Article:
This principle is taken from paragraph 5(e)(ii) of the Terms of Reference and is consistent with the objects in the BSA12, and s.3(1)(a) of the Telecommunications Act to ‘Promote the long-term interests of end-users of carriage services or of services provided by means of carriage services.’ The committee considers that a guiding principle for the review is to maximise the range of legitimate content services available to Australians. A consideration is that regulation should be flexible and adaptable to changing market and technological circumstances, and constructed with a view to enhancing audiences and consumer choice.

Principle 7 appears to be directed more to the question of ‘net neutrality.

Convergence Review Framing Paper (pdf)

The Convergence Review’s home page

Convergence Review: Let the bun fight(s) begin

Over at Lawfont, Sarah reports that the terms of the Convergence Review have been announced.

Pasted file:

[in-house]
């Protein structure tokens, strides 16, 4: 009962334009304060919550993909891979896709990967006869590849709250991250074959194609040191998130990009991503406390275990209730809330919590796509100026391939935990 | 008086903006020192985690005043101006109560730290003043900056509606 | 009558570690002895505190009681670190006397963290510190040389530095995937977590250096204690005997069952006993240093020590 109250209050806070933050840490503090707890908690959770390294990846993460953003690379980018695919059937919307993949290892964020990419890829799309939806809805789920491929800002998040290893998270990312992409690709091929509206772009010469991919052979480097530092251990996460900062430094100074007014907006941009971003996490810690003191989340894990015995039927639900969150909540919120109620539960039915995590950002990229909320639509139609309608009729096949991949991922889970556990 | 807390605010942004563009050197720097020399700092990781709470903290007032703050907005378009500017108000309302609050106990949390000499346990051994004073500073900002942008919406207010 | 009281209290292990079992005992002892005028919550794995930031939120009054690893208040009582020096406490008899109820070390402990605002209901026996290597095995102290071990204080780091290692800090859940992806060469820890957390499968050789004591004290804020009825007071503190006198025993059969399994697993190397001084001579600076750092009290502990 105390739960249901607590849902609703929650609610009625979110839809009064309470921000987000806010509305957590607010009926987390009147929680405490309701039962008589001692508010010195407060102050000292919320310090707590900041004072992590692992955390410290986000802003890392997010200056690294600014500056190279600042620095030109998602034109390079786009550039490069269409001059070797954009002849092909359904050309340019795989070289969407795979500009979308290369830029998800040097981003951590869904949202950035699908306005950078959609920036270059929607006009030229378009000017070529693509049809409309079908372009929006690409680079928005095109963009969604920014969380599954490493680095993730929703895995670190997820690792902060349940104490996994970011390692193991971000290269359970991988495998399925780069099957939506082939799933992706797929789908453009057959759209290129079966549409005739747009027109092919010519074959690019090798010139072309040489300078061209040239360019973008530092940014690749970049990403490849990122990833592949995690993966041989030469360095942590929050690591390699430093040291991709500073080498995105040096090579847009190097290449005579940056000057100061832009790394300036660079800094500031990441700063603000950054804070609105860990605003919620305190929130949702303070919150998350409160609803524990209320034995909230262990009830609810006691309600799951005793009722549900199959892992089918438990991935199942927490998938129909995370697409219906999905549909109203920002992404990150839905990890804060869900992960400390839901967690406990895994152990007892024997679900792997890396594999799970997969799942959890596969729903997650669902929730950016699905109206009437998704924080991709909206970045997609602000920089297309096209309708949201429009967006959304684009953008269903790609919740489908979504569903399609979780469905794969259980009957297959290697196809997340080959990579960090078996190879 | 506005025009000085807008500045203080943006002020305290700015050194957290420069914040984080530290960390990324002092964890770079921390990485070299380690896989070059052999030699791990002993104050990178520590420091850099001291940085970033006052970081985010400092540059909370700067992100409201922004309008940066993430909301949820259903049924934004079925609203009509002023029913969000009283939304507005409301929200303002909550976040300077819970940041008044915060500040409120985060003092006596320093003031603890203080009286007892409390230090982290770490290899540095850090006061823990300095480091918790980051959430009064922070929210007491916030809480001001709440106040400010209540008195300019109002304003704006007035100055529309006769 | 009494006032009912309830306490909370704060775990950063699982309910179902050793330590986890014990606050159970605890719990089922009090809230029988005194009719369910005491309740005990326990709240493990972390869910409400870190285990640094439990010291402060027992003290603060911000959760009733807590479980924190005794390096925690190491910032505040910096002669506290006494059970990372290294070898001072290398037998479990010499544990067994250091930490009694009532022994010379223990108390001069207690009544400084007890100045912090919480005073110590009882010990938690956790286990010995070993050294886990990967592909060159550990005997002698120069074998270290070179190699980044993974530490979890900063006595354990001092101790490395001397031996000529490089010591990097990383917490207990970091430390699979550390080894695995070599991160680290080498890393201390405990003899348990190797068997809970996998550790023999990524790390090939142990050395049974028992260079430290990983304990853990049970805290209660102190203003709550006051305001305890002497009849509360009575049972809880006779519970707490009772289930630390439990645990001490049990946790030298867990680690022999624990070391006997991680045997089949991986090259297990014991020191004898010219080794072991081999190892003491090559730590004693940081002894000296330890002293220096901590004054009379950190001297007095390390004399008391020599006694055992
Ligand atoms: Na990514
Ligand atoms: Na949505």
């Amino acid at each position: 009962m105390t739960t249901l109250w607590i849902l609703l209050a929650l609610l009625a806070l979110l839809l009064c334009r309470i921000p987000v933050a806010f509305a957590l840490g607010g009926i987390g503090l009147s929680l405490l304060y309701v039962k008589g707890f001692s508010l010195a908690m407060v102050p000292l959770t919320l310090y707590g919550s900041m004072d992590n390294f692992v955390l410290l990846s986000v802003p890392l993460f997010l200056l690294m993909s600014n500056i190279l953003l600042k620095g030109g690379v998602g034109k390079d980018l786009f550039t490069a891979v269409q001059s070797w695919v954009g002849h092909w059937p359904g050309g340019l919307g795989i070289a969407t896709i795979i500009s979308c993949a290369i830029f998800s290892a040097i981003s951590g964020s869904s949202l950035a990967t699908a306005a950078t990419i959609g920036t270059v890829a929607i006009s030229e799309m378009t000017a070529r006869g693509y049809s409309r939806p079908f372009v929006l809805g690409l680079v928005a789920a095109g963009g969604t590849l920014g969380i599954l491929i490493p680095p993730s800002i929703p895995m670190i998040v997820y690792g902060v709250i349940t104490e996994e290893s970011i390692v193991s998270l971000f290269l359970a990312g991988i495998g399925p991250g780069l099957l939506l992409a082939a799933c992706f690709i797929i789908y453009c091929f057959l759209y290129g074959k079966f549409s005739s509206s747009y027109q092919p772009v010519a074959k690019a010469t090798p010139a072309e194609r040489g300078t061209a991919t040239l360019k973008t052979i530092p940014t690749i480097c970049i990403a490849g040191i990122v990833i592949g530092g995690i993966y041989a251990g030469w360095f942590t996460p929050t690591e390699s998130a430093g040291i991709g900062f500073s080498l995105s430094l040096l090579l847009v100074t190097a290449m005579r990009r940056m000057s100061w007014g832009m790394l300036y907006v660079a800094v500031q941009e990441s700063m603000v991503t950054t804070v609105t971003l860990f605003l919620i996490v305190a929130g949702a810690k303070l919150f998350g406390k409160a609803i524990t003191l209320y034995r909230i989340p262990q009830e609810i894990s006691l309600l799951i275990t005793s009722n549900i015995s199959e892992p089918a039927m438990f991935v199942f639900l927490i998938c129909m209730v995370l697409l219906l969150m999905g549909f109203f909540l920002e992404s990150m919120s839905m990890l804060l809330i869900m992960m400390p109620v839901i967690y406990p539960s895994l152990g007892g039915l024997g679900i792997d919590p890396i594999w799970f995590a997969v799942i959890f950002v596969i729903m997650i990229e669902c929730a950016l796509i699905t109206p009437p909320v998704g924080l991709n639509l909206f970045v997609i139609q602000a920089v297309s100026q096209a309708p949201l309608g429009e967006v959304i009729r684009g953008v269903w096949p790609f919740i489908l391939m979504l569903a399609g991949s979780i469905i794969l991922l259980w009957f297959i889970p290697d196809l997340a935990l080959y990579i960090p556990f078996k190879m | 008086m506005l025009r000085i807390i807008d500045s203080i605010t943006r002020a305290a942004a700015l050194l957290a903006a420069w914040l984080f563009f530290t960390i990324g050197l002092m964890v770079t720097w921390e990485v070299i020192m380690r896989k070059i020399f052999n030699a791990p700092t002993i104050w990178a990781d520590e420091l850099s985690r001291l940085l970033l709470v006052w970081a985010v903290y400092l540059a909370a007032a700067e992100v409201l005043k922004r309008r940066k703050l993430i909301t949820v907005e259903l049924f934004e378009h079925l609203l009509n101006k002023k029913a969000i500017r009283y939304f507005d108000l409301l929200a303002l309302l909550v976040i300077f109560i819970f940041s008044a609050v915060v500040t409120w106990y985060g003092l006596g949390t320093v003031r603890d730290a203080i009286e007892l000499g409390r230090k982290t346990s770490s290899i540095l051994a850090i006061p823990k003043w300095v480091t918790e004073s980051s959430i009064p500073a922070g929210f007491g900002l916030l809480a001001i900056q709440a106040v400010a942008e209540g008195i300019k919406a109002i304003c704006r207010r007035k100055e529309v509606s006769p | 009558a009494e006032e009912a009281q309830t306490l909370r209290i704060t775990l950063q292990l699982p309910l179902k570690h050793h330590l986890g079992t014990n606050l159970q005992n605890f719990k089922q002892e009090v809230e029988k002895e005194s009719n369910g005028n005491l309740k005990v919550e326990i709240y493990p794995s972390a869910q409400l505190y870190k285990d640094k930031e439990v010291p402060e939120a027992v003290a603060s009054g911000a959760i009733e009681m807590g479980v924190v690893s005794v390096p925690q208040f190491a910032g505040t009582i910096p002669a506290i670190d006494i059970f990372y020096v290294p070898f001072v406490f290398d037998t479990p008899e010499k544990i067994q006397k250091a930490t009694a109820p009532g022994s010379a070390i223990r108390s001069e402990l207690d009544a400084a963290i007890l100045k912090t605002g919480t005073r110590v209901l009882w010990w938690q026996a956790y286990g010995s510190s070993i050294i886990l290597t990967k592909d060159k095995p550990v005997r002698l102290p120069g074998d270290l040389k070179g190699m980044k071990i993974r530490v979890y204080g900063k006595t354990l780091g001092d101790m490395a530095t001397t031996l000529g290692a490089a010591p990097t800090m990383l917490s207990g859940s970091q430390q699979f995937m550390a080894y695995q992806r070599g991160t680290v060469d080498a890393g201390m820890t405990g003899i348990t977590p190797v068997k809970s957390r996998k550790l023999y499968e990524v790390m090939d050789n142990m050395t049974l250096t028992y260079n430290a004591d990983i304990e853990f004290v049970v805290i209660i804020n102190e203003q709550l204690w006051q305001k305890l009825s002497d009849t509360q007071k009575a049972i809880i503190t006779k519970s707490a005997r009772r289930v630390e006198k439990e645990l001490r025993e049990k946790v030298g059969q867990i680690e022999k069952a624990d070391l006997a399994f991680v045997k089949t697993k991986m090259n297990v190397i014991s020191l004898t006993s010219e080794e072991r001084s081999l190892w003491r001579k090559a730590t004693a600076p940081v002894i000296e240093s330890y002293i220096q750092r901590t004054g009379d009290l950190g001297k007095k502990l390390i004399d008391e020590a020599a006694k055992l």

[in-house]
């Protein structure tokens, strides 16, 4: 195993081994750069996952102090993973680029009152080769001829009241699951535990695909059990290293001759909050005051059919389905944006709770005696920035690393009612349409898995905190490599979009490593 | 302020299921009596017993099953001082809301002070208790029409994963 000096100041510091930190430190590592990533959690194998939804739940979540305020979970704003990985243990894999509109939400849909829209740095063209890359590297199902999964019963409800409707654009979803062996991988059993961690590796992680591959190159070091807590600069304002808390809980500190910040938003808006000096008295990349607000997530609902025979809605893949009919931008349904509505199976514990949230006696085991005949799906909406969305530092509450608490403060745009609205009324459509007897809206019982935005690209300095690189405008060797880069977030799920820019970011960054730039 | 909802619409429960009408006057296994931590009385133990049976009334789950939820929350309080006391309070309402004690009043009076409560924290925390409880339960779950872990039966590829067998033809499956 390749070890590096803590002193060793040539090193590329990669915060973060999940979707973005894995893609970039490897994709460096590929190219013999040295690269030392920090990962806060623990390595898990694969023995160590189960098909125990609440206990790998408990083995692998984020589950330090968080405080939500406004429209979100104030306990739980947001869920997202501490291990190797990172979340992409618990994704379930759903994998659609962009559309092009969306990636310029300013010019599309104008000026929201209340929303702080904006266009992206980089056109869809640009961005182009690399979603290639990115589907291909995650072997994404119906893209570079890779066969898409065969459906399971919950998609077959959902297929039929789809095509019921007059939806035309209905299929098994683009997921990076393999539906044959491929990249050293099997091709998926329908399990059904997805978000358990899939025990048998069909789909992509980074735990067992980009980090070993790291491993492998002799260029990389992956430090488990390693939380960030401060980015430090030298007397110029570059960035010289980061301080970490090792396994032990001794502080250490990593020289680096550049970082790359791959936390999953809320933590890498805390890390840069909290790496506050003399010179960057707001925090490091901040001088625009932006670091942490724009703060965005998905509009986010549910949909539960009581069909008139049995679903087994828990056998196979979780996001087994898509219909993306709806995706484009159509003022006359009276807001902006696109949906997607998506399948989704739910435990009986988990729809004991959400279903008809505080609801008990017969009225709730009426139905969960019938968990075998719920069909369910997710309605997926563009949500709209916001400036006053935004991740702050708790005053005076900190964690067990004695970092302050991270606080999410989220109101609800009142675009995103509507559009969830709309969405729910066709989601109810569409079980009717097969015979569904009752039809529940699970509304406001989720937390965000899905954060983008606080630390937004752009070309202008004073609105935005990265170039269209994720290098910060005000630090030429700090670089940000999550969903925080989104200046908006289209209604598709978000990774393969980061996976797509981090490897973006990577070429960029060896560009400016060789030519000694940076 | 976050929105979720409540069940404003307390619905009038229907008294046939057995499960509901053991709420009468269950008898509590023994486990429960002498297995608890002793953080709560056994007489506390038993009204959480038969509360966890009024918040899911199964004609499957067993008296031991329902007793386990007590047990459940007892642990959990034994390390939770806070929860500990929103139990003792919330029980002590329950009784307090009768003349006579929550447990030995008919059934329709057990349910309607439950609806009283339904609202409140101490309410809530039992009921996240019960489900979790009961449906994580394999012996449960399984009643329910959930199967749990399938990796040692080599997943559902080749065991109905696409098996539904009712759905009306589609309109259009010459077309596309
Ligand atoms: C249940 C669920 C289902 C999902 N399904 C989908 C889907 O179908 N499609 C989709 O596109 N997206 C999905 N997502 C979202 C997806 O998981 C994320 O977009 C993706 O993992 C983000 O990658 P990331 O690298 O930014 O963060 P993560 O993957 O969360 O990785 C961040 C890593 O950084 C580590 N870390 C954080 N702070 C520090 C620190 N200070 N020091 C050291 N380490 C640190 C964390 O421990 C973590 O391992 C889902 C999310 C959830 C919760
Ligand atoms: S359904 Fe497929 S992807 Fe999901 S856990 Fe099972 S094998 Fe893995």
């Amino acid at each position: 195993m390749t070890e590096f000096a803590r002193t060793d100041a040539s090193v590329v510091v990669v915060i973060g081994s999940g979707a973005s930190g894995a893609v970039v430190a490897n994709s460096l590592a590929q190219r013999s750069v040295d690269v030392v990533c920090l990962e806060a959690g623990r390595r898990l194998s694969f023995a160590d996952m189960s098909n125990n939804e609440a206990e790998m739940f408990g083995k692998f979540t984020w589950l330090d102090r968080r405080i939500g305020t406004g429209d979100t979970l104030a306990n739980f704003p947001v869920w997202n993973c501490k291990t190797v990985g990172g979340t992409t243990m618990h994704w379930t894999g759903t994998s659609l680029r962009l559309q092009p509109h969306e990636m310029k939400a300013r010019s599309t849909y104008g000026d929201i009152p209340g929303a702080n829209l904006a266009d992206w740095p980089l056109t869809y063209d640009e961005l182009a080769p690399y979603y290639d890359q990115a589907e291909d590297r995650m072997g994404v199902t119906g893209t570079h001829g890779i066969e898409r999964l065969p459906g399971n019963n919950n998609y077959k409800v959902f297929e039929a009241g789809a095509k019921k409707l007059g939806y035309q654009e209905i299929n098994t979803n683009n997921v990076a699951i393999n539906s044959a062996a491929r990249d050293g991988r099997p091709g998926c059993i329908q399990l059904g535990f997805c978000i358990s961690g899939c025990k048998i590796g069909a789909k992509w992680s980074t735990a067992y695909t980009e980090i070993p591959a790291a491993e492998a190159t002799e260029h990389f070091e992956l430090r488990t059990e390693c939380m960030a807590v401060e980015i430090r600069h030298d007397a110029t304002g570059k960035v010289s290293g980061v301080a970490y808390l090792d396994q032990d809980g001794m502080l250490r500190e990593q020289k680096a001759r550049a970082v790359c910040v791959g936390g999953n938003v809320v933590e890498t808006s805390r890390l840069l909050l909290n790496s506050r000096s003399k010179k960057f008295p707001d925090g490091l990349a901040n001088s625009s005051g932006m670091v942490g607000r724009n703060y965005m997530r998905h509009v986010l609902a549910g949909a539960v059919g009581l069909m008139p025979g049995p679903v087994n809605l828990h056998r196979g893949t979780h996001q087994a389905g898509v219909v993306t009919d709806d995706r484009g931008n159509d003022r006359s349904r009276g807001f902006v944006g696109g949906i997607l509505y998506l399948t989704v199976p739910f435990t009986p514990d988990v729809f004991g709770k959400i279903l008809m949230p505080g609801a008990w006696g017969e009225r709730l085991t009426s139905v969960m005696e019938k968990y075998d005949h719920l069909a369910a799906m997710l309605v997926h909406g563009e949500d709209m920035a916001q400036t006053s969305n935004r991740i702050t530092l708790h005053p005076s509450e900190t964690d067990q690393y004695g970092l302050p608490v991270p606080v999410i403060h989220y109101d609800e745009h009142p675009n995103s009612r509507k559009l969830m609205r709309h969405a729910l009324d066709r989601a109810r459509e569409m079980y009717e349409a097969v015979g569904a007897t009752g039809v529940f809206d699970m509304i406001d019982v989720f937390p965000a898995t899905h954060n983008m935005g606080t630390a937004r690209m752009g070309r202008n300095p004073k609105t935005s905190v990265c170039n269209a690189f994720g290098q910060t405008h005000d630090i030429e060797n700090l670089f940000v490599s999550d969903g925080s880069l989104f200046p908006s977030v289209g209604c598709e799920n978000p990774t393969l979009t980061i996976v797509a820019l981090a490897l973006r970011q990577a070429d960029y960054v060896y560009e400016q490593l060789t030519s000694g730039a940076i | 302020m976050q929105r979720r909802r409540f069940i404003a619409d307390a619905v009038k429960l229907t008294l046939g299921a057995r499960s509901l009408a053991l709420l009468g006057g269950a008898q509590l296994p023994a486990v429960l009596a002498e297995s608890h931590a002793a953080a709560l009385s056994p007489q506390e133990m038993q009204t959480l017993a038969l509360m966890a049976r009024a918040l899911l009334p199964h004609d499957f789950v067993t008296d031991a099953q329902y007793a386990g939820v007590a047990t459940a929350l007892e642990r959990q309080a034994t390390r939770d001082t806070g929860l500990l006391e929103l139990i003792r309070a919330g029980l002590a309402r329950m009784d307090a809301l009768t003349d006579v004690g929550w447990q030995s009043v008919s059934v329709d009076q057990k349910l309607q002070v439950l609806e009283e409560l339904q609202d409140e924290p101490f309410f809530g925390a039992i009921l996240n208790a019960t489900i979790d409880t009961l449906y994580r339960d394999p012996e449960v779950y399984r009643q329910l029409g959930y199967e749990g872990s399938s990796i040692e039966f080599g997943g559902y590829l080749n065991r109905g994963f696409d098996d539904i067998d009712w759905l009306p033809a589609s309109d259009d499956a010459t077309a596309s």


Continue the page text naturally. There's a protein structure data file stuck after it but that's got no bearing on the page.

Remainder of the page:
This is not just about ‘regulatory’ matters. From the preamble:

…. At the same time, the globalising effect of the internet is profound and rapid, and has challenged regulatory boundaries.

New content services channelled through internet service providers and across jurisdictional borders are challenging traditional media business models and forcing governments all over the world to reconsider the assumptions behind existing legislation and regulatory frameworks.

….

The government wants to make sure that the policy framework upon which Australia’s industry structures and regulation are built is adequately designed for the convergent age and does not impede continued technological change and innovation. At the same time, the framework must ensure the ongoing protection of Australian content and cultural values, the adequate reflection of community standards and expectations and the safeguarding of privacy and other citizens’ rights.

The government recognises that any discussion of the production and distribution of Australian content raises issues of copyright in the digital age. The Review Committee may offer views on copyright and the ongoing protection of content in a converged environment, noting that the Attorney-General will ultimately determine these matters.